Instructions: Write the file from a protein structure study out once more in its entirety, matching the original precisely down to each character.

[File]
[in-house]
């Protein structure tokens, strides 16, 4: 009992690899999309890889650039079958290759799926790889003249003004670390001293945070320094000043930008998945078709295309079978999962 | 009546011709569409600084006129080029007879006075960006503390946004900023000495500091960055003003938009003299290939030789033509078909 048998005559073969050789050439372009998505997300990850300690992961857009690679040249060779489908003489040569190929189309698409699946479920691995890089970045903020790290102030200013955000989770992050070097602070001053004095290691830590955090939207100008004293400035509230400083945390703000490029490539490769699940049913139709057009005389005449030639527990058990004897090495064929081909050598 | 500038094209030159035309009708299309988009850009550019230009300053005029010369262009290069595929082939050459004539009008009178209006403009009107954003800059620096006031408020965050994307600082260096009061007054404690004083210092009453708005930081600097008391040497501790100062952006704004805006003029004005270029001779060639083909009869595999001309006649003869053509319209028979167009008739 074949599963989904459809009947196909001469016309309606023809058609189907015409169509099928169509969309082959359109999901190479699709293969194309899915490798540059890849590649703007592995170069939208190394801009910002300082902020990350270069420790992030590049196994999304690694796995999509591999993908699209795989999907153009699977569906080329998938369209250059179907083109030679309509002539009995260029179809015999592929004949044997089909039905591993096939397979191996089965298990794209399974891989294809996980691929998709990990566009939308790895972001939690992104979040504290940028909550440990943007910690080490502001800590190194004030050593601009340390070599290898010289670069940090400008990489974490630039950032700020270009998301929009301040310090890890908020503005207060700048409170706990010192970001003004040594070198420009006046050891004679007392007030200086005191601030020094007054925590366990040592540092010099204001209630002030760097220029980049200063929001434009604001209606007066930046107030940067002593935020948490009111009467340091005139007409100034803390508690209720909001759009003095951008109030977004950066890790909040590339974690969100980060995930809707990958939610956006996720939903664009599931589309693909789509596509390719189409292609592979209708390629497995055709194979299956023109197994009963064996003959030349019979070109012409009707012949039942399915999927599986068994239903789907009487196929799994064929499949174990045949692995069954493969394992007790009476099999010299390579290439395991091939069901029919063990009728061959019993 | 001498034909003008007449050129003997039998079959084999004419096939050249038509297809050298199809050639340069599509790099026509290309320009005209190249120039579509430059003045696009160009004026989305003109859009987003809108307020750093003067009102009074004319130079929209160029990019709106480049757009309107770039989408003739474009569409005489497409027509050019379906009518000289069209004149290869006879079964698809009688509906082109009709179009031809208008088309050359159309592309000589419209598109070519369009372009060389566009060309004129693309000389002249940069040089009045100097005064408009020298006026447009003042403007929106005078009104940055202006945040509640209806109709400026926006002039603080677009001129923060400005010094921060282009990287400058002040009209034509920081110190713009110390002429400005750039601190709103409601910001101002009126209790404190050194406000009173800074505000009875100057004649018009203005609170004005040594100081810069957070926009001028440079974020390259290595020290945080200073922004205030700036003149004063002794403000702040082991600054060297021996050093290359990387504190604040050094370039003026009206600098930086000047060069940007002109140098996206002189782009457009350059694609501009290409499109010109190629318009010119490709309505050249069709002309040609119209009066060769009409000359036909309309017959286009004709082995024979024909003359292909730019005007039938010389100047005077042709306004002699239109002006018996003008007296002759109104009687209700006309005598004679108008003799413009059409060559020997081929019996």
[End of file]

[in-house]
């Protein structure tokens, strides 16, 4: 009992690899999309890889650039079958290759799926790889003249003004670390001293945070320094000043930008998945078709295309079978999962 | 009546011709569409600084006129080029007879006075960006503390946004900023000495500091960055003003938009003299290939030789033509078909 048998005559073969050789050439372009998505997300990850300690992961857009690679040249060779489908003489040569190929189309698409699946479920691995890089970045903020790290102030200013955000989770992050070097602070001053004095290691830590955090939207100008004293400035509230400083945390703000490029490539490769699940049913139709057009005389005449030639527990058990004897090495064929081909050598 | 500038094209030159035309009708299309988009850009550019230009300053005029010369262009290069595929082939050459004539009008009178209006403009009107954003800059620096006031408020965050994307600082260096009061007054404690004083210092009453708005930081600097008391040497501790100062952006704004805006003029004005270029001779060639083909009869595999001309006649003869053509319209028979167009008739 074949599963989904459809009947196909001469016309309606023809058609189907015409169509099928169509969309082959359109999901190479699709293969194309899915490798540059890849590649703007592995170069939208190394801009910002300082902020990350270069420790992030590049196994999304690694796995999509591999993908699209795989999907153009699977569906080329998938369209250059179907083109030679309509002539009995260029179809015999592929004949044997089909039905591993096939397979191996089965298990794209399974891989294809996980691929998709990990566009939308790895972001939690992104979040504290940028909550440990943007910690080490502001800590190194004030050593601009340390070599290898010289670069940090400008990489974490630039950032700020270009998301929009301040310090890890908020503005207060700048409170706990010192970001003004040594070198420009006046050891004679007392007030200086005191601030020094007054925590366990040592540092010099204001209630002030760097220029980049200063929001434009604001209606007066930046107030940067002593935020948490009111009467340091005139007409100034803390508690209720909001759009003095951008109030977004950066890790909040590339974690969100980060995930809707990958939610956006996720939903664009599931589309693909789509596509390719189409292609592979209708390629497995055709194979299956023109197994009963064996003959030349019979070109012409009707012949039942399915999927599986068994239903789907009487196929799994064929499949174990045949692995069954493969394992007790009476099999010299390579290439395991091939069901029919063990009728061959019993 | 001498034909003008007449050129003997039998079959084999004419096939050249038509297809050298199809050639340069599509790099026509290309320009005209190249120039579509430059003045696009160009004026989305003109859009987003809108307020750093003067009102009074004319130079929209160029990019709106480049757009309107770039989408003739474009569409005489497409027509050019379906009518000289069209004149290869006879079964698809009688509906082109009709179009031809208008088309050359159309592309000589419209598109070519369009372009060389566009060309004129693309000389002249940069040089009045100097005064408009020298006026447009003042403007929106005078009104940055202006945040509640209806109709400026926006002039603080677009001129923060400005010094921060282009990287400058002040009209034509920081110190713009110390002429400005750039601190709103409601910001101002009126209790404190050194406000009173800074505000009875100057004649018009203005609170004005040594100081810069957070926009001028440079974020390259290595020290945080200073922004205030700036003149004063002794403000702040082991600054060297021996050093290359990387504190604040050094370039003026009206600098930086000047060069940007002109140098996206002189782009457009350059694609501009290409499109010109190629318009010119490709309505050249069709002309040609119209009066060769009409000359036909309309017959286009004709082995024979024909003359292909730019005007039938010389100047005077042709306004002699239109002006018996003008007296002759109104009687209700006309005598004679108008003799413009059409060559020997081929019996």